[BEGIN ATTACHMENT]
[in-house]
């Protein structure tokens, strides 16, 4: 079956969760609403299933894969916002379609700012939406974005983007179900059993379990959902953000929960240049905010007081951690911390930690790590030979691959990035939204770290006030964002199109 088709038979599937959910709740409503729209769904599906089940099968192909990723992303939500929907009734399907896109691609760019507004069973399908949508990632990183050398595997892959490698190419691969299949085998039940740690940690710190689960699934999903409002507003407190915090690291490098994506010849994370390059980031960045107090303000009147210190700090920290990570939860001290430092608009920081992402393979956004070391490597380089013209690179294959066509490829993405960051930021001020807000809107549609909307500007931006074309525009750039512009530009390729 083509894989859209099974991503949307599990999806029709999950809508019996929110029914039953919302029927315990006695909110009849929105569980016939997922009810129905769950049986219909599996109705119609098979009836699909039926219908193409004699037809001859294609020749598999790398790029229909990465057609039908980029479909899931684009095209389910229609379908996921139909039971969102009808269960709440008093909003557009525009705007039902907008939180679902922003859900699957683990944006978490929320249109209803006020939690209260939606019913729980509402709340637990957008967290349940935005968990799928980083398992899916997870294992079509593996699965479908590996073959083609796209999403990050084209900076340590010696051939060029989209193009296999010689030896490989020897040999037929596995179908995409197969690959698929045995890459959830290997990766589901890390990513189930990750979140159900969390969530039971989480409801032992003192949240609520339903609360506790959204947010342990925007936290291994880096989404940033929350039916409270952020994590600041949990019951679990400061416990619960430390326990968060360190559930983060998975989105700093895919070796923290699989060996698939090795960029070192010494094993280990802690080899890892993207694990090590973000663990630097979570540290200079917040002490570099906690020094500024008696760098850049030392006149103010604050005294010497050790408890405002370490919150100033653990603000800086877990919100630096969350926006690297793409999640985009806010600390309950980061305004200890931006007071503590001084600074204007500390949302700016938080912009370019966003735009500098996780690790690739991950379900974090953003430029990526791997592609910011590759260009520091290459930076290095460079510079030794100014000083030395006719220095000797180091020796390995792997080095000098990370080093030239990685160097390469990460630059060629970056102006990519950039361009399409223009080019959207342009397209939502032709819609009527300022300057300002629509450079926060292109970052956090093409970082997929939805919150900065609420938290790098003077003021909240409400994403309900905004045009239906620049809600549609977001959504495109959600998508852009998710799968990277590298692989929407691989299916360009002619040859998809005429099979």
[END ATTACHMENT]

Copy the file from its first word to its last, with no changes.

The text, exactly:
[in-house]
């Protein structure tokens, strides 16, 4: 079956969760609403299933894969916002379609700012939406974005983007179900059993379990959902953000929960240049905010007081951690911390930690790590030979691959990035939204770290006030964002199109 088709038979599937959910709740409503729209769904599906089940099968192909990723992303939500929907009734399907896109691609760019507004069973399908949508990632990183050398595997892959490698190419691969299949085998039940740690940690710190689960699934999903409002507003407190915090690291490098994506010849994370390059980031960045107090303000009147210190700090920290990570939860001290430092608009920081992402393979956004070391490597380089013209690179294959066509490829993405960051930021001020807000809107549609909307500007931006074309525009750039512009530009390729 083509894989859209099974991503949307599990999806029709999950809508019996929110029914039953919302029927315990006695909110009849929105569980016939997922009810129905769950049986219909599996109705119609098979009836699909039926219908193409004699037809001859294609020749598999790398790029229909990465057609039908980029479909899931684009095209389910229609379908996921139909039971969102009808269960709440008093909003557009525009705007039902907008939180679902922003859900699957683990944006978490929320249109209803006020939690209260939606019913729980509402709340637990957008967290349940935005968990799928980083398992899916997870294992079509593996699965479908590996073959083609796209999403990050084209900076340590010696051939060029989209193009296999010689030896490989020897040999037929596995179908995409197969690959698929045995890459959830290997990766589901890390990513189930990750979140159900969390969530039971989480409801032992003192949240609520339903609360506790959204947010342990925007936290291994880096989404940033929350039916409270952020994590600041949990019951679990400061416990619960430390326990968060360190559930983060998975989105700093895919070796923290699989060996698939090795960029070192010494094993280990802690080899890892993207694990090590973000663990630097979570540290200079917040002490570099906690020094500024008696760098850049030392006149103010604050005294010497050790408890405002370490919150100033653990603000800086877990919100630096969350926006690297793409999640985009806010600390309950980061305004200890931006007071503590001084600074204007500390949302700016938080912009370019966003735009500098996780690790690739991950379900974090953003430029990526791997592609910011590759260009520091290459930076290095460079510079030794100014000083030395006719220095000797180091020796390995792997080095000098990370080093030239990685160097390469990460630059060629970056102006990519950039361009399409223009080019959207342009397209939502032709819609009527300022300057300002629509450079926060292109970052956090093409970082997929939805919150900065609420938290790098003077003021909240409400994403309900905004045009239906620049809600549609977001959504495109959600998508852009998710799968990277590298692989929407691989299916360009002619040859998809005429099979």